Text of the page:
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Old 05-09-2019, 03:14 PM
Steophan is offline
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Join Date: Jul 2010
Location: Nottingham
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Quote:
Originally Posted by Ravenman View Post
Are you aware that the Supreme Court found that forcing Americans to testify before the House Un-American Affairs Committee to interrogate them about possible Communist sympathies was found to be a "legitimate legislative purpose?"

On your scale of legitimate purposes, where does routine oversight of tax laws as they apply to the President rank in relation to a witch hunt for Communists? It sounds like lower, but I just want to be sure.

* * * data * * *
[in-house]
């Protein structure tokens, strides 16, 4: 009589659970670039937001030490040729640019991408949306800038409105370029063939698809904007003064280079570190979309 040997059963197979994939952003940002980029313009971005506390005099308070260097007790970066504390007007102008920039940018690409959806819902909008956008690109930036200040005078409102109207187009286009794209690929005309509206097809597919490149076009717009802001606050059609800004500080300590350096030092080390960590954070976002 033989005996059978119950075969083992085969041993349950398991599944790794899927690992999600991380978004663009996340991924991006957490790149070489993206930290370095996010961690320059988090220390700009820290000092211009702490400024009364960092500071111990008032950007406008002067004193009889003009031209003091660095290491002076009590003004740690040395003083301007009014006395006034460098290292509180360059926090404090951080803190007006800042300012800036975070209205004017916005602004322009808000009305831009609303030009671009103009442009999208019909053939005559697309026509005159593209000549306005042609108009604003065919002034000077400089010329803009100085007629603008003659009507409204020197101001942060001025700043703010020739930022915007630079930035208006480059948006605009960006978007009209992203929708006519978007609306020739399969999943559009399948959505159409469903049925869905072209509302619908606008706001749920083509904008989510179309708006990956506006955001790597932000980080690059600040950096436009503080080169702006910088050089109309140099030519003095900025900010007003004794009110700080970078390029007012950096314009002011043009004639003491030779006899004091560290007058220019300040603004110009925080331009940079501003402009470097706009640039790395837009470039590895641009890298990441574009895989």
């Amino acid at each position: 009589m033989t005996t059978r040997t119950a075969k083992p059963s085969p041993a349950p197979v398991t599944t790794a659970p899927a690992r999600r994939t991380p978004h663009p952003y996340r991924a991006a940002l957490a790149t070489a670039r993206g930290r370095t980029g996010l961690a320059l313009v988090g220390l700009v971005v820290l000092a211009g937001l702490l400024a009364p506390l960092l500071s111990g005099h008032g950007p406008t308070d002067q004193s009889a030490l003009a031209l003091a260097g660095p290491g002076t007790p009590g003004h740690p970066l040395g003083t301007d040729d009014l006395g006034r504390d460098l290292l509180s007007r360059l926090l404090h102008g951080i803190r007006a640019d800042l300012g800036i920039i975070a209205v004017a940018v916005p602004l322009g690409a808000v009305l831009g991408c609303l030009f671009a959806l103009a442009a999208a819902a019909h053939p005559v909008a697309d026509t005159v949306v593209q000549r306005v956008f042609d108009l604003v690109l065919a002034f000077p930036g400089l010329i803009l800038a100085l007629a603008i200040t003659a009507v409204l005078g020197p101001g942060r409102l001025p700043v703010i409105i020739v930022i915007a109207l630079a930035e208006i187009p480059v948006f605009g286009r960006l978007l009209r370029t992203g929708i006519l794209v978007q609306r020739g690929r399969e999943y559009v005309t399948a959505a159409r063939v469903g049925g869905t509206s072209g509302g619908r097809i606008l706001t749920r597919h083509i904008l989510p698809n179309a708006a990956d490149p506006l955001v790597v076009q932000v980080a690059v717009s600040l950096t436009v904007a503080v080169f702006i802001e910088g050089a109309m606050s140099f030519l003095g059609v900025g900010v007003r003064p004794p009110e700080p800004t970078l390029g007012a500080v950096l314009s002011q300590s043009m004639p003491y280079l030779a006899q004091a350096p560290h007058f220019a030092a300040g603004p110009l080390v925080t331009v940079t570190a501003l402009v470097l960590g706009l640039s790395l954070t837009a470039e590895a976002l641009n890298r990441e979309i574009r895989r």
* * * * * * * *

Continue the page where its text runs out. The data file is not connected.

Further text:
My scale of legitimate purposes is entirely irrelevant here, as is yours. It's the opinion of the majority of the Supreme Court judges that matters here, and as it stands they will almost certainly find for Trump and the Republicans if there's a fig leaf of precedent to hide behind (and quite possibly even if there isn't).

It was the aftermath of the HUAC situation that lead to the Supreme Court decision I referred to earlier, which placed limits on Congressional investigations, including that their job is not to investigate crimes.

My opinion, ultimately, is that Congress should not be investigating allegations of crimes, and that it has avenues open to removing an unacceptable or incompetent President without needing to do so, and that any protections that President has against investigation or prosecution will end when that happens. The problem is, Congress does not agree that the President is unacceptable or incompetent.

As for your actual question, as to which is worse, there's not much difference. In both cases, those being investigated were accused of being traitors with ties to Russia. The problem with HUAC is that it kept catching people who weren't communists, not with it's stated purpose.